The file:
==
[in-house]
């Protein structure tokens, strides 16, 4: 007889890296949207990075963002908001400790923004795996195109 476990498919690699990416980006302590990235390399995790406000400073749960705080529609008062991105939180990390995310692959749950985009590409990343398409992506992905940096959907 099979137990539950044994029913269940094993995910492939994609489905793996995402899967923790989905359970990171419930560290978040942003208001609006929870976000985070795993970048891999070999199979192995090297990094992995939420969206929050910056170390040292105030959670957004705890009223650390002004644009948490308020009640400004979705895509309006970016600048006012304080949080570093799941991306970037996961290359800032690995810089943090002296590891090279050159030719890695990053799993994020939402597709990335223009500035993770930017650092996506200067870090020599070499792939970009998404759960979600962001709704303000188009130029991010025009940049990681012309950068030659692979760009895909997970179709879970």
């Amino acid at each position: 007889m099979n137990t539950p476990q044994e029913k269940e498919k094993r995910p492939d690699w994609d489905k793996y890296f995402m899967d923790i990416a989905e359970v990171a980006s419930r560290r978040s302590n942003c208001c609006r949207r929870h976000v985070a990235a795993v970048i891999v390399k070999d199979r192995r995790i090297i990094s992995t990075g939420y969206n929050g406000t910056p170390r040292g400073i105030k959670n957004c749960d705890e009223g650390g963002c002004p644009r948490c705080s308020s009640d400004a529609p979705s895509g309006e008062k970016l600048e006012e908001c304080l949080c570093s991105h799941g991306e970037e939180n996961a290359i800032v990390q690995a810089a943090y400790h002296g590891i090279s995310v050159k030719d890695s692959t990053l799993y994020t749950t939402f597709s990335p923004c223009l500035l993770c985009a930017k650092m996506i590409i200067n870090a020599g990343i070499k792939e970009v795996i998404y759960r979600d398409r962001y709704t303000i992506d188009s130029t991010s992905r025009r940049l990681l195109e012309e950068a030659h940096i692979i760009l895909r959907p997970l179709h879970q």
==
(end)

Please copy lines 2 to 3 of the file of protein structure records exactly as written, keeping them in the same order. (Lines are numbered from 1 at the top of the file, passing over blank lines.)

């Protein structure tokens, strides 16, 4: 007889890296949207990075963002908001400790923004795996195109 476990498919690699990416980006302590990235390399995790406000400073749960705080529609008062991105939180990390995310692959749950985009590409990343398409992506992905940096959907 099979137990539950044994029913269940094993995910492939994609489905793996995402899967923790989905359970990171419930560290978040942003208001609006929870976000985070795993970048891999070999199979192995090297990094992995939420969206929050910056170390040292105030959670957004705890009223650390002004644009948490308020009640400004979705895509309006970016600048006012304080949080570093799941991306970037996961290359800032690995810089943090002296590891090279050159030719890695990053799993994020939402597709990335223009500035993770930017650092996506200067870090020599070499792939970009998404759960979600962001709704303000188009130029991010025009940049990681012309950068030659692979760009895909997970179709879970």
């Amino acid at each position: 007889m099979n137990t539950p476990q044994e029913k269940e498919k094993r995910p492939d690699w994609d489905k793996y890296f995402m899967d923790i990416a989905e359970v990171a980006s419930r560290r978040s302590n942003c208001c609006r949207r929870h976000v985070a990235a795993v970048i891999v390399k070999d199979r192995r995790i090297i990094s992995t990075g939420y969206n929050g406000t910056p170390r040292g400073i105030k959670n957004c749960d705890e009223g650390g963002c002004p644009r948490c705080s308020s009640d400004a529609p979705s895509g309006e008062k970016l600048e006012e908001c304080l949080c570093s991105h799941g991306e970037e939180n996961a290359i800032v990390q690995a810089a943090y400790h002296g590891i090279s995310v050159k030719d890695s692959t990053l799993y994020t749950t939402f597709s990335p923004c223009l500035l993770c985009a930017k650092m996506i590409i200067n870090a020599g990343i070499k792939e970009v795996i998404y759960r979600d398409r962001y709704t303000i992506d188009s130029t991010s992905r025009r940049l990681l195109e012309e950068a030659h940096i692979i760009l895909r959907p997970l179709h879970q």